No bets on how long I’ll get to stay here. So best I can say is that present arrangement has worked for me for going on six years. Noticing that crossed fingers are hard to count on quickly.


    1. I’m guessing a lot of talk and no action.

      Meanwhile, Talgo is working hard to prevent WSDOT from kneecapping Cascades service. They are petitioning to revise the NTSB findings, and I think they have a strong case.

      It looks like WSDOT tried to deflect some of the blame by highlighting the NTSBs flawed narrative that the railcars contributed to the injuries and fatalities. Remember how WSDOT immediately publicized that they would be removing the Talgo VI cars from service? Here we are months later, and they haven’t presented a plan of any kind to actually do this. I’m concerned that they are going to use the flawed NTSB conclusions to stick standard rolling stock on the Cascades route, resulting in slower service.

    2. California made the mistake of spending too much money on intercity rail, when transportation within the major cities was still lacking. In Washington, we should focus first and foremost on trips within the Puget Sound region. It is not the end of the world if getting to Portland involves riding a bus.

      1. Especially when riding the bus is so much cheaper and easier. I take Cascades far less than I used to since BoltBus came around. Unless you catch a great deal on train tickets (which requires planning way ahead of time) the bus is almost always going to be worth it.

      2. If traffic in the city center is a concern, you can always truncate the inner city bus to a suburban rail station with fast, frequent service to the center of town. For Portland, this doesn’t work all that well because Link isn’t fast enough and the Sounder schedule, not comprehensive enough, but truncating Vancouver service at Lynnwood TC, once Link makes it there would make a lot of sense. The same applies on the Canadian side too. My ideal Seattle->Vancouver service would be a nonstop bus from Lynnwood to Surrey, Link->SkyTrain.

      3. Maybe during peak but I’d really hate that. The Portland BoltBus stop recently moved from Chinatown to Lloyd Center which is fine but not ideal. I think it was the city that made them do it.

      4. The train is a better option for couples and families, because you get more space (the bock of 4 seats is great) and can walk the train, use the bathroom, get food, etc. I wouldn’t do Bolt Bus with my small kids. If the bus is the only option, we’d probably just drive.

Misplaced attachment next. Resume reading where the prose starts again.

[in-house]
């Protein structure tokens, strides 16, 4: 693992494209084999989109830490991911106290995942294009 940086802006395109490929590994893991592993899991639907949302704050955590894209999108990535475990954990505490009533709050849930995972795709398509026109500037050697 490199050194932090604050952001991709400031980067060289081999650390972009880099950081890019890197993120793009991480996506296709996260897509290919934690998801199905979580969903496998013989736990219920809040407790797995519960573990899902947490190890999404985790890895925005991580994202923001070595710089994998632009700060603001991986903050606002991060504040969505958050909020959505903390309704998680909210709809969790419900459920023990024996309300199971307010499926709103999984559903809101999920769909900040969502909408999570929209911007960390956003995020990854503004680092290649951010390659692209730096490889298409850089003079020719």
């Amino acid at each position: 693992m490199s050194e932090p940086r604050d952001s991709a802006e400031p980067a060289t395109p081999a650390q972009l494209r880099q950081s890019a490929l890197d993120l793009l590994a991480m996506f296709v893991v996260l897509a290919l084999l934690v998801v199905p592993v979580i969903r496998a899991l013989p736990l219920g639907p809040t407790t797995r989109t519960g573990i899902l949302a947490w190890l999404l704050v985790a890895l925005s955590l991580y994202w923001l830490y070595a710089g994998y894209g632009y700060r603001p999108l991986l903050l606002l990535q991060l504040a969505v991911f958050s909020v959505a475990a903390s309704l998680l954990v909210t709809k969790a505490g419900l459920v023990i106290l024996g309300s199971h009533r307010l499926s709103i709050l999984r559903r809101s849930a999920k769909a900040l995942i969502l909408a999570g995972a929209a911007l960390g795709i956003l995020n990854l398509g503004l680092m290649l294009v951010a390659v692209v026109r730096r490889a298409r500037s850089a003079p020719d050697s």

Also, as I-5 continues to become more congested, we will see bus travel times increase. It’s already really bad if you try to leave in either direction in the afternoon/evening.

        What are your thoughts on the new Bolt Bus drop point in Portland, at the sketchy park next to Lloyd Center? Not great for people trying to get to the west side of Portland. It would also add another 10mins or so on MAX if your destination is downtown Portland.

      5. Lloyd center is not the kind of truncation I was referring to when I was suggesting Lynnwood->Surrey for Seattle to Vancouver. Seattle->Lloyd Center requires essentially the same amount of driving down congested highways and congested surface streets as just unloading the passengers downtown. Once the bus crosses the Columbia River, there is no better option than to just drop people off downtown. Lloyd Center sounds more like a city shoving the bus out of the way, due to unfounded sterotypes about the bus attracting “undesirables” and the need for a clean downtown.

        But, let’s pretend we lived in a faerie land where the MAX did cross the Columbia River and served Vancouver, WA, and traveled between Vancouver and Portland in 10-15 minutes, rather than the 30+ minutes the only proposal I’ve seen would actually take. In that faerie land, having the Seattle bus drop everyone off at the Vancouver MAX station, rather than fight traffic over the Columbia River and into downtown would make for faster trips, avoid backtracing for those headed to the Portland suburbs, and reduce the number of service-hours per trip, which should, theoretically, translate into lower fares.

        Come 2024, Lynnwood->Seattle in reality will be like Vancouver->Portland in fantasy land. That’s the difference.

      6. Would metro fare be included in the bus ticket? Would people have to buy smartcards just to finish their trip to downtown? If people have to pay $3.75 extra each way and buy a city-specific smartcard, plus carry their luggage off the bus and transfer to the metro, it would go down like a lead balloon.

      7. The assumption is that people are going to end up on the local/regional transit system after getting off the bus anyway. Whether that’s riding a bus, riding Link one stop, or riding Link 10 stops – either way, you still need the farecard, and you still need to pay the fare. At worst, switching to the train a few stops further back means you have to pay an extra 25 cents. Big deal.

        What you get for this? 1) Avoiding traffic on I-5 in congested areas. 2) Avoiding the need to backtrack when not going all the way downtown. Pretty much any destination north of the ship canal, switching to Link at Lynnwood would save you a lot of time. Even middle of downtown, the ability to get off Link at Westlake, rather than go through the International District, may still save you some time. 3) Lower fares – you don’t have to pay for the crawling-in-traffic part of the long-distance bus. As to the transit fare – unless your hotel is within walking distance of the bus stop, you’re going to be paying it anyway. And, a lot of people will have passes in their home city, making the transit fare immaterial on at least one end. 4) Reliable travel times. By avoiding the congested areas, the bus will depart on time and arrive on time.